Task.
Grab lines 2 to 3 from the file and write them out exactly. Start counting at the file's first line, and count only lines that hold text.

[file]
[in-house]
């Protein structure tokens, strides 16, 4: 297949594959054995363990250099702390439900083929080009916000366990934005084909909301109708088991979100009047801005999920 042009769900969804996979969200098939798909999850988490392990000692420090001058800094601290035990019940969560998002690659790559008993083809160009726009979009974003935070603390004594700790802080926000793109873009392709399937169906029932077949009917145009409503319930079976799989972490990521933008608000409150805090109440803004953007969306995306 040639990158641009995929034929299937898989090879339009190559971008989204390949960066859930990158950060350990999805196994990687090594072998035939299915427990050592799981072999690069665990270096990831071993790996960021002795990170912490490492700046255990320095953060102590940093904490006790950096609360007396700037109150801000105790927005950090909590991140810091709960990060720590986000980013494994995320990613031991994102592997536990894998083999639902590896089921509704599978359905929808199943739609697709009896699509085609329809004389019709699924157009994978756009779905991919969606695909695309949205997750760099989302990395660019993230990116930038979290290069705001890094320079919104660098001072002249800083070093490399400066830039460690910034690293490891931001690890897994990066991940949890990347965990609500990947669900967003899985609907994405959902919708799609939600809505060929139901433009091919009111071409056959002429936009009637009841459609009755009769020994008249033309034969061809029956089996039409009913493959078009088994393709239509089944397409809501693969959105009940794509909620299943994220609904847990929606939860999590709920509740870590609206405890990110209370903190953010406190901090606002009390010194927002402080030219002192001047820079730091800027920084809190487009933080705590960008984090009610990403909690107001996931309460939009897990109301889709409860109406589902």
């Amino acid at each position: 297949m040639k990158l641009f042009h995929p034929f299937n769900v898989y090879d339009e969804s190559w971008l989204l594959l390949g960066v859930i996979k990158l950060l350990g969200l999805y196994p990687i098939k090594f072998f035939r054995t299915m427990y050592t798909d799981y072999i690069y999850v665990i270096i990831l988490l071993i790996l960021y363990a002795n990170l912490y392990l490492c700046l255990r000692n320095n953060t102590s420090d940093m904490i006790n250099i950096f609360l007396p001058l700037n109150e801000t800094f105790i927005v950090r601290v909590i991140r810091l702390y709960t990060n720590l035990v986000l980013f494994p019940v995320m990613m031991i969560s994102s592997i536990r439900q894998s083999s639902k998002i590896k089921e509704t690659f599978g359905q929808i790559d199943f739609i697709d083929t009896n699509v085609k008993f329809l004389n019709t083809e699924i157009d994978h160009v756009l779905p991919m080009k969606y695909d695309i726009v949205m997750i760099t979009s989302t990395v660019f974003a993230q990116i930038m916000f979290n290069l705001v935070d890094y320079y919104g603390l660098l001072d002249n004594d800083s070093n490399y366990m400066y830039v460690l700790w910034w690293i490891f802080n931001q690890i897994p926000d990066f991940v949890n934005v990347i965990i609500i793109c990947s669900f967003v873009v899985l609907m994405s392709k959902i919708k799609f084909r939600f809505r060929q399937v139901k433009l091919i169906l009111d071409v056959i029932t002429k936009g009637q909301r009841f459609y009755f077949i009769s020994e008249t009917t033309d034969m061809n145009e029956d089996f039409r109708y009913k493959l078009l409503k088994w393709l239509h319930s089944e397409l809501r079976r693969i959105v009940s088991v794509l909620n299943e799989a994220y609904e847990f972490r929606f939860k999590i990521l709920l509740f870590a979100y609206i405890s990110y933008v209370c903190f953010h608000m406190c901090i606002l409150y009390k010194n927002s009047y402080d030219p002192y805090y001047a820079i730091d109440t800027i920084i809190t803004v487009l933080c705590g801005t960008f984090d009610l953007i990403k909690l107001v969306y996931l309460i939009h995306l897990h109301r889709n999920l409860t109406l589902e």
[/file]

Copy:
């Protein structure tokens, strides 16, 4: 297949594959054995363990250099702390439900083929080009916000366990934005084909909301109708088991979100009047801005999920 042009769900969804996979969200098939798909999850988490392990000692420090001058800094601290035990019940969560998002690659790559008993083809160009726009979009974003935070603390004594700790802080926000793109873009392709399937169906029932077949009917145009409503319930079976799989972490990521933008608000409150805090109440803004953007969306995306 040639990158641009995929034929299937898989090879339009190559971008989204390949960066859930990158950060350990999805196994990687090594072998035939299915427990050592799981072999690069665990270096990831071993790996960021002795990170912490490492700046255990320095953060102590940093904490006790950096609360007396700037109150801000105790927005950090909590991140810091709960990060720590986000980013494994995320990613031991994102592997536990894998083999639902590896089921509704599978359905929808199943739609697709009896699509085609329809004389019709699924157009994978756009779905991919969606695909695309949205997750760099989302990395660019993230990116930038979290290069705001890094320079919104660098001072002249800083070093490399400066830039460690910034690293490891931001690890897994990066991940949890990347965990609500990947669900967003899985609907994405959902919708799609939600809505060929139901433009091919009111071409056959002429936009009637009841459609009755009769020994008249033309034969061809029956089996039409009913493959078009088994393709239509089944397409809501693969959105009940794509909620299943994220609904847990929606939860999590709920509740870590609206405890990110209370903190953010406190901090606002009390010194927002402080030219002192001047820079730091800027920084809190487009933080705590960008984090009610990403909690107001996931309460939009897990109301889709409860109406589902």
């Amino acid at each position: 297949m040639k990158l641009f042009h995929p034929f299937n769900v898989y090879d339009e969804s190559w971008l989204l594959l390949g960066v859930i996979k990158l950060l350990g969200l999805y196994p990687i098939k090594f072998f035939r054995t299915m427990y050592t798909d799981y072999i690069y999850v665990i270096i990831l988490l071993i790996l960021y363990a002795n990170l912490y392990l490492c700046l255990r000692n320095n953060t102590s420090d940093m904490i006790n250099i950096f609360l007396p001058l700037n109150e801000t800094f105790i927005v950090r601290v909590i991140r810091l702390y709960t990060n720590l035990v986000l980013f494994p019940v995320m990613m031991i969560s994102s592997i536990r439900q894998s083999s639902k998002i590896k089921e509704t690659f599978g359905q929808i790559d199943f739609i697709d083929t009896n699509v085609k008993f329809l004389n019709t083809e699924i157009d994978h160009v756009l779905p991919m080009k969606y695909d695309i726009v949205m997750i760099t979009s989302t990395v660019f974003a993230q990116i930038m916000f979290n290069l705001v935070d890094y320079y919104g603390l660098l001072d002249n004594d800083s070093n490399y366990m400066y830039v460690l700790w910034w690293i490891f802080n931001q690890i897994p926000d990066f991940v949890n934005v990347i965990i609500i793109c990947s669900f967003v873009v899985l609907m994405s392709k959902i919708k799609f084909r939600f809505r060929q399937v139901k433009l091919i169906l009111d071409v056959i029932t002429k936009g009637q909301r009841f459609y009755f077949i009769s020994e008249t009917t033309d034969m061809n145009e029956d089996f039409r109708y009913k493959l078009l409503k088994w393709l239509h319930s089944e397409l809501r079976r693969i959105v009940s088991v794509l909620n299943e799989a994220y609904e847990f972490r929606f939860k999590i990521l709920l509740f870590a979100y609206i405890s990110y933008v209370c903190f953010h608000m406190c901090i606002l409150y009390k010194n927002s009047y402080d030219p002192y805090y001047a820079i730091d109440t800027i920084i809190t803004v487009l933080c705590g801005t960008f984090d009610l953007i990403k909690l107001v969306y996931l309460i939009h995306l897990h109301r889709n999920l409860t109406l589902e």